Moldova suspends citizenship-by-investment scheme

Pedro Gonçalves
Moldova suspends citizenship-by-investment scheme

The Moldova Citizenship-by-Investment (MCBI) program, developed in partnership with its service provider Henley & Partners, has been temporarily suspended due to "questions about the companies that are involved in this program" after a Dubai developer used it to entice investors.

The Kleindienst Group, which is selling properties in the Heart of Europe development, a group of man-made islands 2.5 miles off the coast of Dubai, had promised they would be eligible for Moldovan citizenship.

As part of the offer, those who invest $1.36m into the project are eligible to apply for the MCBI, which is subject to a multi-stage due diligence procedure. Moldova is not an EU member but its citizens enjoy visa-free access to 121 countries, including those within Europe's passport-free Schengen area.

There are questions about the companies that are involved in this program. Until we clear these up, we’re suspending the program"

According to Investment Migration Insider (IMI), President Igor Dodon has expressed his concern on the program following a meeting with Moldova's Supreme Security Council. IMI quotes Dodon as saying: "There are questions about the companies that are involved in this program. Until we clear these up, we're suspending the program".

One of the MCBI's main service providers, global residency and citizenship advisory firm Henley & Partners, in a statement confirmed the suspension.

"The government has informed the MCBI office that it wishes to review the program and the various companies involved as service providers," Henley & Partners said in a statement.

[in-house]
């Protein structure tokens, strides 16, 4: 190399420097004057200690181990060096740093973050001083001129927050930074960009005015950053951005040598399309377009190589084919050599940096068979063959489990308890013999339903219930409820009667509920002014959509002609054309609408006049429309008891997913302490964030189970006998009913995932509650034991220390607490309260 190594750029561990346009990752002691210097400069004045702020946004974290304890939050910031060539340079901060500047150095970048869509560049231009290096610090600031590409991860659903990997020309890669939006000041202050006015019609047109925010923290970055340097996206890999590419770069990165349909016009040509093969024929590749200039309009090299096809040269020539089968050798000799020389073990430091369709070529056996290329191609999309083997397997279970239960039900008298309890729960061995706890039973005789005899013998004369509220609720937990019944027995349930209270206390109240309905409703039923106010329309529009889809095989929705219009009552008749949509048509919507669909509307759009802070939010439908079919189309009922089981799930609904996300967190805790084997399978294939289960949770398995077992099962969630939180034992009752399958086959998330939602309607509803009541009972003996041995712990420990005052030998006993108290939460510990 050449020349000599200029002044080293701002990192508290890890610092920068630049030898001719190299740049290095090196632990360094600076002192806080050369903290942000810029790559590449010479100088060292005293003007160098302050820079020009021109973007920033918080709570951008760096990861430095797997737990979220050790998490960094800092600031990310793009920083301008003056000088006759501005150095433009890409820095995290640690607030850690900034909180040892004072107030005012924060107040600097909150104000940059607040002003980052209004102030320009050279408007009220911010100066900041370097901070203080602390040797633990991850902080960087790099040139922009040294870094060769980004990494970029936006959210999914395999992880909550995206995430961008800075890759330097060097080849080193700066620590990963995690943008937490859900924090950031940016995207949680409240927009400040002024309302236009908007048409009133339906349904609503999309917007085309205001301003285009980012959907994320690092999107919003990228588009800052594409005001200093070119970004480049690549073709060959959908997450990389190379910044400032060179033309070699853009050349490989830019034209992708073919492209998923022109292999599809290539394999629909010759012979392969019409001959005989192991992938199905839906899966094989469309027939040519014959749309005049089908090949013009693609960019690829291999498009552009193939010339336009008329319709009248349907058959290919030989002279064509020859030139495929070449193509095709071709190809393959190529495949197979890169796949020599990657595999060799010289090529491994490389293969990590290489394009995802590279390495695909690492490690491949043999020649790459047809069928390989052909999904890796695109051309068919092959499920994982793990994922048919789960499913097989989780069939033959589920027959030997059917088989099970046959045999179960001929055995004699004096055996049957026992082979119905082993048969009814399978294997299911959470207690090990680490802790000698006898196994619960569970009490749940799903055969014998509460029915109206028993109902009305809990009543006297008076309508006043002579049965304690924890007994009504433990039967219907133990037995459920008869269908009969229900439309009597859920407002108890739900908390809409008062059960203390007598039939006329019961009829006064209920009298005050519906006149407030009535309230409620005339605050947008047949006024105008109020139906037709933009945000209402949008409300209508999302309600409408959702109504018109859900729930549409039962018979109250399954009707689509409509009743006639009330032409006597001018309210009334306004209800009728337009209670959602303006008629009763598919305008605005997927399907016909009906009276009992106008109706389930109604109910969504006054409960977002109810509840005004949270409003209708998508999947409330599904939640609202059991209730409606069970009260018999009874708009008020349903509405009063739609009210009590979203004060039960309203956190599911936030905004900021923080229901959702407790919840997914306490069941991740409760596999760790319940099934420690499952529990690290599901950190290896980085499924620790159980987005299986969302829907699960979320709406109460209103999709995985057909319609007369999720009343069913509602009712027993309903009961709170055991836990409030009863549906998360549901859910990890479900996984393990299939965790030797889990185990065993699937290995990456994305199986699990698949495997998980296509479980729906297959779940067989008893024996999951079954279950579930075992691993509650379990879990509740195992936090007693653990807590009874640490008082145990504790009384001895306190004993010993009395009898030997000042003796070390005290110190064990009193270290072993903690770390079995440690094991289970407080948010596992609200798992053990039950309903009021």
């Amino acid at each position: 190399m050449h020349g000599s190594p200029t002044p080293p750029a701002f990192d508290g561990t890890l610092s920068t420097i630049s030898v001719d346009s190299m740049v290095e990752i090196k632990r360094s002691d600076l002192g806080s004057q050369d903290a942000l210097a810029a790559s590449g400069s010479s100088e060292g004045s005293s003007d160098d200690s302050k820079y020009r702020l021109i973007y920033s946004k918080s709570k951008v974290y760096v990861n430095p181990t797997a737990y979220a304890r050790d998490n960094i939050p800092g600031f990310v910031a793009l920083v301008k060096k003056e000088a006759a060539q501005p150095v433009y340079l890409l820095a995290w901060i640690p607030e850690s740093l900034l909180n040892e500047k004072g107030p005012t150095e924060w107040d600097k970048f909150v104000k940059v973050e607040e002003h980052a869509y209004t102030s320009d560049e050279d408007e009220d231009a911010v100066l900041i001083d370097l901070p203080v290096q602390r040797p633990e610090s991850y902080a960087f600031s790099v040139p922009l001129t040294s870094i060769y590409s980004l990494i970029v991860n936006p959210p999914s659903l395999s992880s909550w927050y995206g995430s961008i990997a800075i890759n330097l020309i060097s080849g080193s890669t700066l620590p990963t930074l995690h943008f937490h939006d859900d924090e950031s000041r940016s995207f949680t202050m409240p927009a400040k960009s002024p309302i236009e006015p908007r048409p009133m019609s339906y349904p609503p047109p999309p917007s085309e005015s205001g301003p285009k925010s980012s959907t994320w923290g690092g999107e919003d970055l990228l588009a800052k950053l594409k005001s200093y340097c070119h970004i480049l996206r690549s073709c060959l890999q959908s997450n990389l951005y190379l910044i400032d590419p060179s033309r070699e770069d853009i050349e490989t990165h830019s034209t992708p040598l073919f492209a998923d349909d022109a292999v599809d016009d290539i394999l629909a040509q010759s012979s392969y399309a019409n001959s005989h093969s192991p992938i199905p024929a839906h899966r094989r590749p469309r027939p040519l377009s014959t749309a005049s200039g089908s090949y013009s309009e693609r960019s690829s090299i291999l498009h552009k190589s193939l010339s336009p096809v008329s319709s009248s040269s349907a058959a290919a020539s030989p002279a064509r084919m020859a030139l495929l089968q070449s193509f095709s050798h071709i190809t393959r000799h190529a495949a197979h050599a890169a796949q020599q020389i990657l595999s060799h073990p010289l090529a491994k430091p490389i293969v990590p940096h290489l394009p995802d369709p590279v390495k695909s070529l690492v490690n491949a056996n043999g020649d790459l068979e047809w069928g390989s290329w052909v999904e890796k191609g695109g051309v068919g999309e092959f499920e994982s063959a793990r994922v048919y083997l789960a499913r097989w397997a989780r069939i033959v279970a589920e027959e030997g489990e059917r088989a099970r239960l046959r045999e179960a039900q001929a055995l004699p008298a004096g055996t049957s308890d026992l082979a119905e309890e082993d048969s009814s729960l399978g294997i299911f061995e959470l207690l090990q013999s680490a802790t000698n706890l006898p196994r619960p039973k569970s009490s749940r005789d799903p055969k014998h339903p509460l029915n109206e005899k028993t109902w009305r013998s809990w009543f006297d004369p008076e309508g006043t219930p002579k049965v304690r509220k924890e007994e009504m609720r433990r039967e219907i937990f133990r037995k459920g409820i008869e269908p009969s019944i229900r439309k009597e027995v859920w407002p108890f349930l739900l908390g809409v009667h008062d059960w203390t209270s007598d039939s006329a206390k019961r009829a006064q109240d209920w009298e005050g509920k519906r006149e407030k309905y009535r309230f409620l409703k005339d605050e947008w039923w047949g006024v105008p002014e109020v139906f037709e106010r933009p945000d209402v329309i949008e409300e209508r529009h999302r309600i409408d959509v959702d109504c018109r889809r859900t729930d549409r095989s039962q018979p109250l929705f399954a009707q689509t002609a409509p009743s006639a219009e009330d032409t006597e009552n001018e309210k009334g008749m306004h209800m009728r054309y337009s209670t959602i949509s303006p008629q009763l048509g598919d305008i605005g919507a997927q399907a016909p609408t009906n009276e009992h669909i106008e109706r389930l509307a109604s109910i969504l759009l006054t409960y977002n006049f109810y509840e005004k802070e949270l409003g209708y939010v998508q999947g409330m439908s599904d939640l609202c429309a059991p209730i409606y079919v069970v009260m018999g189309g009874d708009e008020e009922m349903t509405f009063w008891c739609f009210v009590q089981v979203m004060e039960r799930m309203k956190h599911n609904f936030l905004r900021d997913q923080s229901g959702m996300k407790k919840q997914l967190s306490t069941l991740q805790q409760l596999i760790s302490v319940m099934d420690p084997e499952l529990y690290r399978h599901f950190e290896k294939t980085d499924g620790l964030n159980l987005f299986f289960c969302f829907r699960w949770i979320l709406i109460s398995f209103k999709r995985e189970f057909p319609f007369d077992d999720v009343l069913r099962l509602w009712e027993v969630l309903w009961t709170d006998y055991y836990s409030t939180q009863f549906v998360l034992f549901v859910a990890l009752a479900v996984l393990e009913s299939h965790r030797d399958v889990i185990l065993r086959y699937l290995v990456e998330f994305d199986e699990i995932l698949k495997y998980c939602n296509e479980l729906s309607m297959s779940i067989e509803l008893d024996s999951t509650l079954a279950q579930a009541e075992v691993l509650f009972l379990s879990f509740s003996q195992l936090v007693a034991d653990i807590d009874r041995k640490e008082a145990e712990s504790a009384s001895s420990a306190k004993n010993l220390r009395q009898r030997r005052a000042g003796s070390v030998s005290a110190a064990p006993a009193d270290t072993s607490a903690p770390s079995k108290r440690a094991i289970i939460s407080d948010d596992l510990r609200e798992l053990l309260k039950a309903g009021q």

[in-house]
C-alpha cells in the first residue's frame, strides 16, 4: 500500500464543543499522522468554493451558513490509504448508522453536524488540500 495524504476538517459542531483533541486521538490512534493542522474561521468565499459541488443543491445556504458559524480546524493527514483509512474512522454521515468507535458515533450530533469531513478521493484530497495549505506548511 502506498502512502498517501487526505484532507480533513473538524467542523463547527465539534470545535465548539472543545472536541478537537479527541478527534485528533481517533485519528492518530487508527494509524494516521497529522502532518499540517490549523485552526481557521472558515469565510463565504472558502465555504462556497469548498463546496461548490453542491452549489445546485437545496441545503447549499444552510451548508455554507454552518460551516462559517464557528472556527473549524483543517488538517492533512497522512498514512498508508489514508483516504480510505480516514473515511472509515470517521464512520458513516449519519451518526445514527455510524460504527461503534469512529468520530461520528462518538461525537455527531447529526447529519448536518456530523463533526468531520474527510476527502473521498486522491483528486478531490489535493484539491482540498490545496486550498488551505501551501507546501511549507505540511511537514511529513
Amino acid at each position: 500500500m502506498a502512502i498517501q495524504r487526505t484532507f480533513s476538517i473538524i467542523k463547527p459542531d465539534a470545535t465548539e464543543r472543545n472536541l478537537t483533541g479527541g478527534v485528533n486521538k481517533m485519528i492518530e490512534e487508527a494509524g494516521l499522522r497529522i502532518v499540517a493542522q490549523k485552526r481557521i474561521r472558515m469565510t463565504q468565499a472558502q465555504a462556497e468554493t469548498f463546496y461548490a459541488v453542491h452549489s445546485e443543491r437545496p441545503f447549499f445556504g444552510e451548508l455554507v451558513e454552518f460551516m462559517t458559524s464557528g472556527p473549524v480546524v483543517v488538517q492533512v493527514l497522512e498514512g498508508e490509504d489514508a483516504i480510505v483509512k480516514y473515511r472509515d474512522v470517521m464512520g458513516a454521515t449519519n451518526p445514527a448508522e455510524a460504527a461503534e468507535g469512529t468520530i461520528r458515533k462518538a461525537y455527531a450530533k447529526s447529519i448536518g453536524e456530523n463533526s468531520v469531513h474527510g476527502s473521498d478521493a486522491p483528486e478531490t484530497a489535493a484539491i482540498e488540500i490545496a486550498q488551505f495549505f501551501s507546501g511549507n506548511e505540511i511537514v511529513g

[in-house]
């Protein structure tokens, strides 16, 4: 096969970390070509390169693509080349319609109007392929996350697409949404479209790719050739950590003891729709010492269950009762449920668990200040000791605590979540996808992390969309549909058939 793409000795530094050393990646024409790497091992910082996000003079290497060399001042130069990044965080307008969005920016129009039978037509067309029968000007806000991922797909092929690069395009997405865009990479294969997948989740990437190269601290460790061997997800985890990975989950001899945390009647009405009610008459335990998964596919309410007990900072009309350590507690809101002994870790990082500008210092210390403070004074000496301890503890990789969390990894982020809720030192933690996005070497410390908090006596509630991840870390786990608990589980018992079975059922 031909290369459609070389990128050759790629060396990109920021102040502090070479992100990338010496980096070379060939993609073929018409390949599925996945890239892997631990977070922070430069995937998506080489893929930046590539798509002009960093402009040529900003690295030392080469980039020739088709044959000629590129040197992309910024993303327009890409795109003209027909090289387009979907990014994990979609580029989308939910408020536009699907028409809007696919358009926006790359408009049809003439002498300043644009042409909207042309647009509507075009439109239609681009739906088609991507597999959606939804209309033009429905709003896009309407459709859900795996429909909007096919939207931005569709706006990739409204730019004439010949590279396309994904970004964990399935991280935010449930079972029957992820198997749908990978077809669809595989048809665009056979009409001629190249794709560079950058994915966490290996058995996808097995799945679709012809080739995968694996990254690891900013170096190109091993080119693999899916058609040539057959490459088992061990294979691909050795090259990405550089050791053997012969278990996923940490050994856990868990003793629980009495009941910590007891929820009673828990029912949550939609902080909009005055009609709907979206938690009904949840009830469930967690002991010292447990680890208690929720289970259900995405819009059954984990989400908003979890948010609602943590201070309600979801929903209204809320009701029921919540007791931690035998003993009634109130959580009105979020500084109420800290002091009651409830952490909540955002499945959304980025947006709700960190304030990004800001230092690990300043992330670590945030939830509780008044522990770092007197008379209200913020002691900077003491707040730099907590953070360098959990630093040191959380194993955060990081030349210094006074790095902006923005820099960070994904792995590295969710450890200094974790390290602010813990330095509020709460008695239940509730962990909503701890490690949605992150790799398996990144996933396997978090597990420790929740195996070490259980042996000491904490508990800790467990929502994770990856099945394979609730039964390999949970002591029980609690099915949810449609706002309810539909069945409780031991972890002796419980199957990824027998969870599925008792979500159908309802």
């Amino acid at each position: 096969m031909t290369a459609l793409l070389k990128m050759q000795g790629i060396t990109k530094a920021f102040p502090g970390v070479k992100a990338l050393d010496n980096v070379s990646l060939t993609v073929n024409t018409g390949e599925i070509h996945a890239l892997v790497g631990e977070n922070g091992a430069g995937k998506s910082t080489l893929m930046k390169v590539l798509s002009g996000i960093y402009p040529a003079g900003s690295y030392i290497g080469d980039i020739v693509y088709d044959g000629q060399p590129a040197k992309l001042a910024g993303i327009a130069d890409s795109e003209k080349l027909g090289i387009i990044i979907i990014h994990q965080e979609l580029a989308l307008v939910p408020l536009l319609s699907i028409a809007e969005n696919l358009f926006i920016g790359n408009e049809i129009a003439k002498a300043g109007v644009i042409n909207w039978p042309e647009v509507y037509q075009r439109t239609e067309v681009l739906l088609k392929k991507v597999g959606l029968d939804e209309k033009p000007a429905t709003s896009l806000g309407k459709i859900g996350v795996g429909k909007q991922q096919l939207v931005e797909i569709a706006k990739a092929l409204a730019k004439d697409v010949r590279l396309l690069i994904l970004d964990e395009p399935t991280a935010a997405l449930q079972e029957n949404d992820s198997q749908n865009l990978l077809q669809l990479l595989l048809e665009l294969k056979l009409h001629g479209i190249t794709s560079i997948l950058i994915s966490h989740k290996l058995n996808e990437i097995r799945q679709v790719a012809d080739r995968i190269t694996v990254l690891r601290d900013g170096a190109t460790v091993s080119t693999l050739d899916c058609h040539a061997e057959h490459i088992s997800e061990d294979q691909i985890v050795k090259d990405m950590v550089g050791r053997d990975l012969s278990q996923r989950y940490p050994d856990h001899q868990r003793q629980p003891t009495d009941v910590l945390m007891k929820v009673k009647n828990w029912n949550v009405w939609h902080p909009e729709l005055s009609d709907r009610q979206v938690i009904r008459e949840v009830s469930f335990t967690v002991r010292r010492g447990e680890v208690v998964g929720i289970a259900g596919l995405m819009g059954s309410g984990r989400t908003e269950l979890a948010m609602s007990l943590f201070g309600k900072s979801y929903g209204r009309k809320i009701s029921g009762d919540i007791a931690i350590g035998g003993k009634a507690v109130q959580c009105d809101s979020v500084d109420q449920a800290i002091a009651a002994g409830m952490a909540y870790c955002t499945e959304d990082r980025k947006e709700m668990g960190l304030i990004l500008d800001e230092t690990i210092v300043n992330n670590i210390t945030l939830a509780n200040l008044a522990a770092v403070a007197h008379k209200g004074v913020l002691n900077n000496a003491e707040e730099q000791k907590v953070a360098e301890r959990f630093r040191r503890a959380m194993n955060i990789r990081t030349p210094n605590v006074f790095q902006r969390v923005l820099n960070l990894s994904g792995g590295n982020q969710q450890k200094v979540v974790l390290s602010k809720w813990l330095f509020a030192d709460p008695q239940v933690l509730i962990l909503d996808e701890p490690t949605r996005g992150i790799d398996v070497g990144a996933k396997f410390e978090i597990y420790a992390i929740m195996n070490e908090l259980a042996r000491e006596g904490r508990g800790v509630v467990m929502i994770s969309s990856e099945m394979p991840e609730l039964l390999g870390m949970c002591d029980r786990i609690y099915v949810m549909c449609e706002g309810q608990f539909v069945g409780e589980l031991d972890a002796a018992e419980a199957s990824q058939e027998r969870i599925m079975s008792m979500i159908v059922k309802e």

The Henley & Partners statement added that "all applications that have been officially accepted by the programme thus far will be fully processed to completion".

"There will, however, be a temporary cessation of processing new applications so that the government can complete its evaluation and optimization process," the statement added.

Moldova guarantees anonymity to those granted passports under its scheme. The citizenship can be extended to family members for extra fees, and passed down through generations. Applicants are not required to have visited Moldova.

The Kleindienst Group said it had hundreds of inquiries from prospective purchasers, mostly from the Middle East.

CBI schemes have grown over the past decade, with more than a hundred countries now offering them, three in the EU. The industry is unregulated, although the Investment Migration Council, an industry body, sets out a code of conduct for its members.

Although legal, these schemes are sometimes run in opaque ways and without sufficient checks on those who acquire passports and visas, the Commission had said, mostly raising concerns about the programmes in Malta and Cyprus.

In a report released in January, the European Commission also sounded concerns about security, tax evasion and corruption. 

Since its introduction last year, the MCBI programme has faced criticism from some who view the programme as a security risk.

"Beyond the obvious ethical concerns, this poses a serious security risk to both Moldova and the entire Schengen area to which it has visa-free access," Naomi Hirst, a researcher at anti-corruption group Global Witness, was quoted as saying in the Daily Mail. "We look forward to an end to the super-rich buying citizenship and access to Europe."


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